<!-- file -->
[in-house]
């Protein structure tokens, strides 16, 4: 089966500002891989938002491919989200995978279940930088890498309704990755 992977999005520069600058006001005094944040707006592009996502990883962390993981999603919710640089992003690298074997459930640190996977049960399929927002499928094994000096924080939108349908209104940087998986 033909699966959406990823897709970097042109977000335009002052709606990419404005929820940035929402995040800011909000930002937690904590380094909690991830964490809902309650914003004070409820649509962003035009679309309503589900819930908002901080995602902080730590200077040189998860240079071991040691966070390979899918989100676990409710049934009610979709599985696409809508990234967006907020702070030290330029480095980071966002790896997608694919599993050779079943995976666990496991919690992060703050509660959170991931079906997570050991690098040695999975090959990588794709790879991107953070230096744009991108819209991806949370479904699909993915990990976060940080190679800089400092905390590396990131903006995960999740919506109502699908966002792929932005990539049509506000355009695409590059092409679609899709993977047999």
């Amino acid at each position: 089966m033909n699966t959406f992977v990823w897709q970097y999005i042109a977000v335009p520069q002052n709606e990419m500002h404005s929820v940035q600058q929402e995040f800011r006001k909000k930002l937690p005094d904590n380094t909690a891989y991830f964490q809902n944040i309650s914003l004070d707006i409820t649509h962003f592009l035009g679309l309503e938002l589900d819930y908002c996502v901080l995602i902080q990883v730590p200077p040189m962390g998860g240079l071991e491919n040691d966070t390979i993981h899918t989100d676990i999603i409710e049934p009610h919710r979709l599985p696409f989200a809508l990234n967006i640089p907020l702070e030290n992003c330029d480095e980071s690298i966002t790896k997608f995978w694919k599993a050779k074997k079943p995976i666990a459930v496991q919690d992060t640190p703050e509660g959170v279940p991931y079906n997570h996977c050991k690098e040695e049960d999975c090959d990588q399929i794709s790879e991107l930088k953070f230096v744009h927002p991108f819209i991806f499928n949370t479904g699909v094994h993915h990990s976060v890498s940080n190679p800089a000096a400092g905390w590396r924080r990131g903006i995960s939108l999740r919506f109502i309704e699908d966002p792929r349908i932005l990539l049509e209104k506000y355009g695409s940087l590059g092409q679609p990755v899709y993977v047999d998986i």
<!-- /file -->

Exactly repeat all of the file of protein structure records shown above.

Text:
[in-house]
């Protein structure tokens, strides 16, 4: 089966500002891989938002491919989200995978279940930088890498309704990755 992977999005520069600058006001005094944040707006592009996502990883962390993981999603919710640089992003690298074997459930640190996977049960399929927002499928094994000096924080939108349908209104940087998986 033909699966959406990823897709970097042109977000335009002052709606990419404005929820940035929402995040800011909000930002937690904590380094909690991830964490809902309650914003004070409820649509962003035009679309309503589900819930908002901080995602902080730590200077040189998860240079071991040691966070390979899918989100676990409710049934009610979709599985696409809508990234967006907020702070030290330029480095980071966002790896997608694919599993050779079943995976666990496991919690992060703050509660959170991931079906997570050991690098040695999975090959990588794709790879991107953070230096744009991108819209991806949370479904699909993915990990976060940080190679800089400092905390590396990131903006995960999740919506109502699908966002792929932005990539049509506000355009695409590059092409679609899709993977047999």
């Amino acid at each position: 089966m033909n699966t959406f992977v990823w897709q970097y999005i042109a977000v335009p520069q002052n709606e990419m500002h404005s929820v940035q600058q929402e995040f800011r006001k909000k930002l937690p005094d904590n380094t909690a891989y991830f964490q809902n944040i309650s914003l004070d707006i409820t649509h962003f592009l035009g679309l309503e938002l589900d819930y908002c996502v901080l995602i902080q990883v730590p200077p040189m962390g998860g240079l071991e491919n040691d966070t390979i993981h899918t989100d676990i999603i409710e049934p009610h919710r979709l599985p696409f989200a809508l990234n967006i640089p907020l702070e030290n992003c330029d480095e980071s690298i966002t790896k997608f995978w694919k599993a050779k074997k079943p995976i666990a459930v496991q919690d992060t640190p703050e509660g959170v279940p991931y079906n997570h996977c050991k690098e040695e049960d999975c090959d990588q399929i794709s790879e991107l930088k953070f230096v744009h927002p991108f819209i991806f499928n949370t479904g699909v094994h993915h990990s976060v890498s940080n190679p800089a000096a400092g905390w590396r924080r990131g903006i995960s939108l999740r919506f109502i309704e699908d966002p792929r349908i932005l990539l049509e209104k506000y355009g695409s940087l590059g092409q679609p990755v899709y993977v047999d998986i």